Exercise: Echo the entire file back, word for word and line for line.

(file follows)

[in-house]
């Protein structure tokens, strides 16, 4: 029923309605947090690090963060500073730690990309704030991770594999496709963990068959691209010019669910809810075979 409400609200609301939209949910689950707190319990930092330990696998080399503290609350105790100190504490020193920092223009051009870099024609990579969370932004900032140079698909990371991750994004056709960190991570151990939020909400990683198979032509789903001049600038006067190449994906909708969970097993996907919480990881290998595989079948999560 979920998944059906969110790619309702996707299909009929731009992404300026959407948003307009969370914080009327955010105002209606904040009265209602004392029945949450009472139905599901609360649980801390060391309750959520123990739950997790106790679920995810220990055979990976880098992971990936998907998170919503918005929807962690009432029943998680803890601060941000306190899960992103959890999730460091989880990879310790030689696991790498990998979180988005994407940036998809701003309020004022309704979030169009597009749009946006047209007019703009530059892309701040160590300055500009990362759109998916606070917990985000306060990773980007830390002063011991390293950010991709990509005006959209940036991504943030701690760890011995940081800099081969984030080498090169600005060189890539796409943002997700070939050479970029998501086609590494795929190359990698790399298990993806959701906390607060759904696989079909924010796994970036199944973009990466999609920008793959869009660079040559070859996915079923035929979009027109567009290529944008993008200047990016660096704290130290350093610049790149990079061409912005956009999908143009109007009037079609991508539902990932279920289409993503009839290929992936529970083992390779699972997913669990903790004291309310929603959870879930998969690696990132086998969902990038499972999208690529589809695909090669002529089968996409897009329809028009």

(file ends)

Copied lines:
[in-house]
């Protein structure tokens, strides 16, 4: 029923309605947090690090963060500073730690990309704030991770594999496709963990068959691209010019669910809810075979 409400609200609301939209949910689950707190319990930092330990696998080399503290609350105790100190504490020193920092223009051009870099024609990579969370932004900032140079698909990371991750994004056709960190991570151990939020909400990683198979032509789903001049600038006067190449994906909708969970097993996907919480990881290998595989079948999560 979920998944059906969110790619309702996707299909009929731009992404300026959407948003307009969370914080009327955010105002209606904040009265209602004392029945949450009472139905599901609360649980801390060391309750959520123990739950997790106790679920995810220990055979990976880098992971990936998907998170919503918005929807962690009432029943998680803890601060941000306190899960992103959890999730460091989880990879310790030689696991790498990998979180988005994407940036998809701003309020004022309704979030169009597009749009946006047209007019703009530059892309701040160590300055500009990362759109998916606070917990985000306060990773980007830390002063011991390293950010991709990509005006959209940036991504943030701690760890011995940081800099081969984030080498090169600005060189890539796409943002997700070939050479970029998501086609590494795929190359990698790399298990993806959701906390607060759904696989079909924010796994970036199944973009990466999609920008793959869009660079040559070859996915079923035929979009027109567009290529944008993008200047990016660096704290130290350093610049790149990079061409912005956009999908143009109007009037079609991508539902990932279920289409993503009839290929992936529970083992390779699972997913669990903790004291309310929603959870879930998969690696990132086998969902990038499972999208690529589809695909090669002529089968996409897009329809028009």